COVID-19 is a novel strain of the coronavirus, so it may be an uncomfortable amount of time until scientists find a cure. The fastest way to cure a disease is to test as many options as possible, so bringing an end to the pandemic will require cutting-edge science and research. For example, widespread testing, symptom tracking, and effective treatment options. Will COVID-19 be solved with the help of clinical trials?
Widespread testing will slow the spread of coronavirus and provide vital data for researchers. Symptom tracking will help people know when to get tested for coronavirus and when to seek treatment. As scientists explore effective treatment options along the way, such as creating a vaccine, fewer deaths, illnesses, and complications from coronavirus will occur.
How Long Does It Take To Develop a Vaccine?
In the United States, it usually takes a new drug 12 years to become available to the market. During these 12 years, the drug is tested through various clinical trials. Historically, viruses have been created in record-time, however. In 2003, it took 5-6 months to develop an H1N1 vaccine. But, knowledge and infrastructure for flu vaccines were already in place.
For more complex viruses, such as the novel COVID-19, scientists are essentially starting from scratch. With that being said, the fastest vaccine developed from scratch was the Mumps vaccine, taking just 4 years. Saying this, a COVID-19 vaccine can be developed much quicker than 12-years by using more advanced technology and trial mechanisms.
How Do Clinical Trials Work?
Scientists must first research and develop their drug, otherwise known as preclinical testing. A pharmaceutical company always conducts certain studies and evaluates the future drug’s safety before it is ever given to a Homosapien. This research can take up to 3.5 years.
Once scientists are confident their future drug is ready to test on humans, they must submit an Investigational New Drug (IND) Application to the FDA for approval. For additional safety, the IND must also be reviewed and approved by the Institutional Review Board where the studies will be conducted. Approval is granted within 30 days, so the IND becomes effective if the FDA does not disapprove within that month.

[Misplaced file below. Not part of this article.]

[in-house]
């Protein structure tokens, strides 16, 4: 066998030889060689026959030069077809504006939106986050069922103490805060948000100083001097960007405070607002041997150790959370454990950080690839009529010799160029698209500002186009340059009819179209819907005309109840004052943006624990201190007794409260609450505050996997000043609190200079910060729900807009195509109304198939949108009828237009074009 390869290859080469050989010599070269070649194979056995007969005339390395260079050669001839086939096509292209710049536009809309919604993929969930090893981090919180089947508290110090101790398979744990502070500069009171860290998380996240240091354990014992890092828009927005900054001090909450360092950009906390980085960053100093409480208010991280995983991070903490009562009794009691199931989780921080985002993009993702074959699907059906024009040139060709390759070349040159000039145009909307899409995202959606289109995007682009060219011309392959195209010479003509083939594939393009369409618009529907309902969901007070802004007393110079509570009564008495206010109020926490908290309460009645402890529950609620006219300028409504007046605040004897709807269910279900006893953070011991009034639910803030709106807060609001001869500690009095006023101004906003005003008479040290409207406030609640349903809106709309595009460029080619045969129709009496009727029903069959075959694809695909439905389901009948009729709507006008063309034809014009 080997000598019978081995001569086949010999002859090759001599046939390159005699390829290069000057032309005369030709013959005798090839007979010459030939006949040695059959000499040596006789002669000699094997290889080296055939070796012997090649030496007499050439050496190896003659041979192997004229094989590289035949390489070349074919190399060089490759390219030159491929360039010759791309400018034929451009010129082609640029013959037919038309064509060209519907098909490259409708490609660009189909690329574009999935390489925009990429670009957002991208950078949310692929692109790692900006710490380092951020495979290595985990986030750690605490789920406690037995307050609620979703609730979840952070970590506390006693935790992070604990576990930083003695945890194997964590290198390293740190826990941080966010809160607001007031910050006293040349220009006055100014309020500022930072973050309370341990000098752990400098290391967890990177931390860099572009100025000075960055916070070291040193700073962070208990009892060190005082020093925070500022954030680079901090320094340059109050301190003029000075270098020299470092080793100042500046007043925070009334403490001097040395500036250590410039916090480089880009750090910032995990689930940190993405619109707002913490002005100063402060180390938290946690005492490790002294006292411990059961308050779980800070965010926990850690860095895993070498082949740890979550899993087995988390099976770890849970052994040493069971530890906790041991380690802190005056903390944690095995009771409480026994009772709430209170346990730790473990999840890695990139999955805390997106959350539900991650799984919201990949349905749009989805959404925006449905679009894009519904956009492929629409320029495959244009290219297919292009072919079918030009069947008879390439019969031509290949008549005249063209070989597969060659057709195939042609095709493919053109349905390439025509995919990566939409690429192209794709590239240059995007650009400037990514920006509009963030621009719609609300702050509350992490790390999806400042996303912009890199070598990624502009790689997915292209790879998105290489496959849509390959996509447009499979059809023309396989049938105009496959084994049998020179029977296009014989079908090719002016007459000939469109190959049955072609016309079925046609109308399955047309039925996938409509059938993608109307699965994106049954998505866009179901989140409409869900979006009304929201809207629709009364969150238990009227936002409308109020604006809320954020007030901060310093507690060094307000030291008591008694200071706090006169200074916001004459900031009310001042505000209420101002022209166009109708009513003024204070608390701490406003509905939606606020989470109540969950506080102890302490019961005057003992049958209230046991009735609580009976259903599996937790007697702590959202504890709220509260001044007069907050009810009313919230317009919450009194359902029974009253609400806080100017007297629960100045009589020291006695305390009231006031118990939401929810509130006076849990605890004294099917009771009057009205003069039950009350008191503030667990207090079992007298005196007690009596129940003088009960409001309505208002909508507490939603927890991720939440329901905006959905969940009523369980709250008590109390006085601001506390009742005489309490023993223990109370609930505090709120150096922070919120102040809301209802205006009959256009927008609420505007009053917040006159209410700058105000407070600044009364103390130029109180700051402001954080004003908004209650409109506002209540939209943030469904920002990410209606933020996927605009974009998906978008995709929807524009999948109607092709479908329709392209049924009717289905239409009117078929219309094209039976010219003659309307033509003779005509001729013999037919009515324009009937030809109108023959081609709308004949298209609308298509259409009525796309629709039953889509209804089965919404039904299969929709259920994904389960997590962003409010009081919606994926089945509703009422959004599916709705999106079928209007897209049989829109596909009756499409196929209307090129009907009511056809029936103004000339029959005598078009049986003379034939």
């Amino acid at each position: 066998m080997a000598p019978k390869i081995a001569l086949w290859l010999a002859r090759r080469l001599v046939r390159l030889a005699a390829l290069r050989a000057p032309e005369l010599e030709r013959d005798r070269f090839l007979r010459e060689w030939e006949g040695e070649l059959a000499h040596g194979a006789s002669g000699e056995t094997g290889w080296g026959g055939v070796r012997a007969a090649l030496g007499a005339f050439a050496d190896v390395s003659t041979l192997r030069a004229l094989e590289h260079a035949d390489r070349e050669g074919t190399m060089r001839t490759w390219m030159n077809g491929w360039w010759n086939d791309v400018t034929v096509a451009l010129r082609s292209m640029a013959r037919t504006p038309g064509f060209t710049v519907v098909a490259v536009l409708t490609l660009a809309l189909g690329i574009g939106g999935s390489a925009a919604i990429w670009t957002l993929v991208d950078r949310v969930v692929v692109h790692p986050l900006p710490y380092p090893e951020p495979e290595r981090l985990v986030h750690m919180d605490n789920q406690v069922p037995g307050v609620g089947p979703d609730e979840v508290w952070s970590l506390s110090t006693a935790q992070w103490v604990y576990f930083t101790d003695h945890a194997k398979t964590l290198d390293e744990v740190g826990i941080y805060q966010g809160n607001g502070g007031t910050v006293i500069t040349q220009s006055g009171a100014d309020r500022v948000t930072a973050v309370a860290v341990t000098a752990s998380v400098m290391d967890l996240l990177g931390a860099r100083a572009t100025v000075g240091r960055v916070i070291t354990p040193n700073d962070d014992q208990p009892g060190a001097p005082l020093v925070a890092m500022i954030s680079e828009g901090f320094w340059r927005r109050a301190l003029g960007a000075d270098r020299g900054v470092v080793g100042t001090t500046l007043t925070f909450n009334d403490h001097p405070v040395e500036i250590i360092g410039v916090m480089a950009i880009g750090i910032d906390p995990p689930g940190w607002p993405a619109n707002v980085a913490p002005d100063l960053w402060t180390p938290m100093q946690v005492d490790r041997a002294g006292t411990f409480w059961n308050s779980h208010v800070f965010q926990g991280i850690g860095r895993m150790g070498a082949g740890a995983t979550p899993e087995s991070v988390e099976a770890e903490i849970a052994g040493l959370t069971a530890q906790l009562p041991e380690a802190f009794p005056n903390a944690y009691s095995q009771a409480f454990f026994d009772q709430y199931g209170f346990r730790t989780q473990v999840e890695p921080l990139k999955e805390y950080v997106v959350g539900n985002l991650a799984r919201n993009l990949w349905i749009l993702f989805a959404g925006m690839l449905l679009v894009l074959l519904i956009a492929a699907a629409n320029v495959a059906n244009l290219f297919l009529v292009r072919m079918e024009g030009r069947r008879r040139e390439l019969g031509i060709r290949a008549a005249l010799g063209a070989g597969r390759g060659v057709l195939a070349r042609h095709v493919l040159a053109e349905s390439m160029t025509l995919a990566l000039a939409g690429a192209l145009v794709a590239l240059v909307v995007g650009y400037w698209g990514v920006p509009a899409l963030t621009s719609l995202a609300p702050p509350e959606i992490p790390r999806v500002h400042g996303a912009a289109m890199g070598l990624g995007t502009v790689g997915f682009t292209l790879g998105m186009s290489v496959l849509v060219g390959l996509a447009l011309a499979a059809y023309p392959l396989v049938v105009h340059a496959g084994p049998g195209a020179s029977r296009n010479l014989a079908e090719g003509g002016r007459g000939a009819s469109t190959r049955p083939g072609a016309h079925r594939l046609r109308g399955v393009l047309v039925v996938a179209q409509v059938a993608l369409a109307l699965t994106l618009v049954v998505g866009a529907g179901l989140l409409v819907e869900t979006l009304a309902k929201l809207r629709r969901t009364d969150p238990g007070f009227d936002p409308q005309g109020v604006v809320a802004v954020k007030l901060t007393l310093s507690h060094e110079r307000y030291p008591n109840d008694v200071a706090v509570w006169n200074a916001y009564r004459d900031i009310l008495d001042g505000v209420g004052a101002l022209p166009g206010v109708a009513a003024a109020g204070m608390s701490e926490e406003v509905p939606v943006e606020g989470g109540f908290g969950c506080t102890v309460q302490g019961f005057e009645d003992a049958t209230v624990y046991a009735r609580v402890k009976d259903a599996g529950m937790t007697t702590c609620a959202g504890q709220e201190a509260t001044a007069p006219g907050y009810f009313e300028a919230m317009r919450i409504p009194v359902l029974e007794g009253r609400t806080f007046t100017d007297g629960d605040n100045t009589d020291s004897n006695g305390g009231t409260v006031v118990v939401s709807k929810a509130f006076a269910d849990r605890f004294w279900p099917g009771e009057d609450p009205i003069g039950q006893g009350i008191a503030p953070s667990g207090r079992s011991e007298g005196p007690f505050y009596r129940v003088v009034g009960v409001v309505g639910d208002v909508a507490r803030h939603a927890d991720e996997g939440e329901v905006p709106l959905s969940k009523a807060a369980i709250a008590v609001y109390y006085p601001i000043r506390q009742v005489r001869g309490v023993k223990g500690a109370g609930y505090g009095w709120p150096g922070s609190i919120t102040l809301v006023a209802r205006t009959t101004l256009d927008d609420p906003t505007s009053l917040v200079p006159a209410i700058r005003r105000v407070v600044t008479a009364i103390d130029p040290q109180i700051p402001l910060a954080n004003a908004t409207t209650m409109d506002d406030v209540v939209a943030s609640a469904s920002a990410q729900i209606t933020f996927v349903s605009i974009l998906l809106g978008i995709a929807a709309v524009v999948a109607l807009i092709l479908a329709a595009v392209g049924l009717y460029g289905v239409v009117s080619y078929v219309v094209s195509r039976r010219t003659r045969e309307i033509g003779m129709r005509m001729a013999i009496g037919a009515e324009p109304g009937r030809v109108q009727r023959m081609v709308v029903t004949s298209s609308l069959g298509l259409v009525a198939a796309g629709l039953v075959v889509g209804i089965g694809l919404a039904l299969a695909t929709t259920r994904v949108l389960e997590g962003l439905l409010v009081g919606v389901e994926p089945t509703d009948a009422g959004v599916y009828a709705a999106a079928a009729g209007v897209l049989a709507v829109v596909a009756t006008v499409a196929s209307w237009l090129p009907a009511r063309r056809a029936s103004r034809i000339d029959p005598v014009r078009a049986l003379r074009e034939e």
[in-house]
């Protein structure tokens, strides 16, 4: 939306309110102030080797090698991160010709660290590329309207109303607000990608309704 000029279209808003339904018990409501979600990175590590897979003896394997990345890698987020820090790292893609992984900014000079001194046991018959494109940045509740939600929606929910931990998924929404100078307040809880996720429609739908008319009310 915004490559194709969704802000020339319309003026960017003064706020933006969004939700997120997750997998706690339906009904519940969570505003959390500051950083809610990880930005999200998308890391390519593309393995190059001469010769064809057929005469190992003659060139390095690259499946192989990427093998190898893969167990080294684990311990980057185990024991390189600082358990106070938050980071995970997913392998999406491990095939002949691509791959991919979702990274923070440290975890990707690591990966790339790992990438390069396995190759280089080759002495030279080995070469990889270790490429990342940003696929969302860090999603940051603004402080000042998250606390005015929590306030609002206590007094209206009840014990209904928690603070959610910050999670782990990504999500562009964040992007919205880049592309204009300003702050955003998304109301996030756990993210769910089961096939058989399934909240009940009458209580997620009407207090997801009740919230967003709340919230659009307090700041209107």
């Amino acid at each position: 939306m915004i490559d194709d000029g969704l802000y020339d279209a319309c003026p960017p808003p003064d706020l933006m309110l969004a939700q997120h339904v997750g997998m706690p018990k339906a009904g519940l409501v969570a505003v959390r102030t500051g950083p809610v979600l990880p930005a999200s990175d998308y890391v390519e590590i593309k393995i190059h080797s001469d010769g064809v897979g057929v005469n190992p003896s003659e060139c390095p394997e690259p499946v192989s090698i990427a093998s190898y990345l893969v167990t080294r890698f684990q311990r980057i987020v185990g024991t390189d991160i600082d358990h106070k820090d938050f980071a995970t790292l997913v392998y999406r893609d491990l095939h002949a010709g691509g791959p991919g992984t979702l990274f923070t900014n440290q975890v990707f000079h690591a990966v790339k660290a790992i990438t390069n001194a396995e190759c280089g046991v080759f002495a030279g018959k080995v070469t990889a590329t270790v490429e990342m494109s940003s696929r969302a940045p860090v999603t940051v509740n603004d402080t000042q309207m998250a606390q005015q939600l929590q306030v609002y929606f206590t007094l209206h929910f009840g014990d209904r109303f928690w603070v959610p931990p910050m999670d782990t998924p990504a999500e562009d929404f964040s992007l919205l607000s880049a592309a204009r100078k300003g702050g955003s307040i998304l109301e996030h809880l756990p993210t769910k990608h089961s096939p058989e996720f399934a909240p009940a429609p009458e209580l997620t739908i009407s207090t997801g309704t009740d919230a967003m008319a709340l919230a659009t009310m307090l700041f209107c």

In an IND, pharmaceutical companies are typically asked the results of their previous experiments, how, where and whom the new studies will be conducted, how the drug is expected to work in the body, the chemical structure of the compound, any toxic effects found in the animal studies, and how the compound is manufactured.
After the IND is approved, the drug spends 1-3 years in phase trials. The first phase typically goes on for one year and allows for 20-100 healthy volunteers to be tested – each receiving doses until side effects appear. The intentions of phase 1 trials are to determine how the drug is metabolized and its potential side effects. As of June 11, 2020, there were 6 COVID-19 vaccines in phase 1 trials. Additionally
The second phase typically lasts for 2 years, and 100-500 healthy volunteers are tested on – each receiving increasing doses until side effects appear. The intentions of phase 2 trials are to determine drug safety, efficacy, dosing, and patient outcomes. Currently, there are 3 COVID-19 vaccines in phase 2 trials.
The third phase typically lasts 3 years, and 1,000-5,000 are given the drug or a placebo. On top of that, patients and doctors don’t know who receives the new drugs. The intentions of the third testing phase are to compare the new drugs to the standard of care at multiple dosing levels. This phase’s data is used to develop labeling information and treatment regimes. Currently, there are 2 COVID-19 vaccines in phase 3 trials.
After 3 phase trials, the FDA determines if the drug can be approved for market use. At this point, pharmaceuticals would submit a New Drug Application to the FDA for their creation to enter the market. However, of all the drugs that enter clinical trials, just 10% are approved.
How Pharmaceutical Companies Can Improve Their Chances of FDA Approval
Again, the fastest way to cure a disease is to test as many options as possible. Pharmaceutical companies and scientists can work faster by building on knowledge gained from similar outbreaks like SARS-1. Furthermore, the FDA has promised to expedite development timelines for prevention and treatment options for COVID-19, including emergency authorizations for existing drugs used to treat other diseases.
In the United States, there are 144 active trials for coronavirus-related therapeutic agents. Developing a cure begins with the clinical trial process. For more information on clinical trials in the age of coronavirus, check out the visual below.